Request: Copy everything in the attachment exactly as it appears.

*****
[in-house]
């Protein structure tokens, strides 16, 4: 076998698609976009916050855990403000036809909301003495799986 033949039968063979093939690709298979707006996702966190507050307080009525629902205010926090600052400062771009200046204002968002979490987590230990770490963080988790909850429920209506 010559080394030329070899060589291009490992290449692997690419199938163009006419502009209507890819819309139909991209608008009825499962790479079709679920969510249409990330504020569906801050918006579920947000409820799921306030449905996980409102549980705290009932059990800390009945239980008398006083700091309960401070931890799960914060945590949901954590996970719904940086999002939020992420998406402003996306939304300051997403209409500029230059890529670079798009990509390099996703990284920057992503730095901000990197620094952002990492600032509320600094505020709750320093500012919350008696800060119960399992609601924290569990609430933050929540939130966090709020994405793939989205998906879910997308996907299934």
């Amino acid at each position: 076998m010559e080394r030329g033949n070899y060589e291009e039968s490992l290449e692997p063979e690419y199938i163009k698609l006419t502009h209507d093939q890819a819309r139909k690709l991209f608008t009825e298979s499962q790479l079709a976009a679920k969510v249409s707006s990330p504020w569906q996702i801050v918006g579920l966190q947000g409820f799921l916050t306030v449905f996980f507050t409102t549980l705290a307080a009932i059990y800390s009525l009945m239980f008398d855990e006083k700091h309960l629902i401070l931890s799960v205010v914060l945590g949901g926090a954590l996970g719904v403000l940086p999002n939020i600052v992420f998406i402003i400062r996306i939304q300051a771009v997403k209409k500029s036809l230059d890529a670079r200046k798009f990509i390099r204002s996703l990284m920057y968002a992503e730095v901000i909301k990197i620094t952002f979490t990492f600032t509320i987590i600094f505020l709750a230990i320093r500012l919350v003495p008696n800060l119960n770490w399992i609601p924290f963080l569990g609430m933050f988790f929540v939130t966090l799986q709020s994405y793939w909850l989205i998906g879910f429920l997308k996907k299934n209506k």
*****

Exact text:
[in-house]
């Protein structure tokens, strides 16, 4: 076998698609976009916050855990403000036809909301003495799986 033949039968063979093939690709298979707006996702966190507050307080009525629902205010926090600052400062771009200046204002968002979490987590230990770490963080988790909850429920209506 010559080394030329070899060589291009490992290449692997690419199938163009006419502009209507890819819309139909991209608008009825499962790479079709679920969510249409990330504020569906801050918006579920947000409820799921306030449905996980409102549980705290009932059990800390009945239980008398006083700091309960401070931890799960914060945590949901954590996970719904940086999002939020992420998406402003996306939304300051997403209409500029230059890529670079798009990509390099996703990284920057992503730095901000990197620094952002990492600032509320600094505020709750320093500012919350008696800060119960399992609601924290569990609430933050929540939130966090709020994405793939989205998906879910997308996907299934």
């Amino acid at each position: 076998m010559e080394r030329g033949n070899y060589e291009e039968s490992l290449e692997p063979e690419y199938i163009k698609l006419t502009h209507d093939q890819a819309r139909k690709l991209f608008t009825e298979s499962q790479l079709a976009a679920k969510v249409s707006s990330p504020w569906q996702i801050v918006g579920l966190q947000g409820f799921l916050t306030v449905f996980f507050t409102t549980l705290a307080a009932i059990y800390s009525l009945m239980f008398d855990e006083k700091h309960l629902i401070l931890s799960v205010v914060l945590g949901g926090a954590l996970g719904v403000l940086p999002n939020i600052v992420f998406i402003i400062r996306i939304q300051a771009v997403k209409k500029s036809l230059d890529a670079r200046k798009f990509i390099r204002s996703l990284m920057y968002a992503e730095v901000i909301k990197i620094t952002f979490t990492f600032t509320i987590i600094f505020l709750a230990i320093r500012l919350v003495p008696n800060l119960n770490w399992i609601p924290f963080l569990g609430m933050f988790f929540v939130t966090l799986q709020s994405y793939w909850l989205i998906g879910f429920l997308k996907k299934n209506k």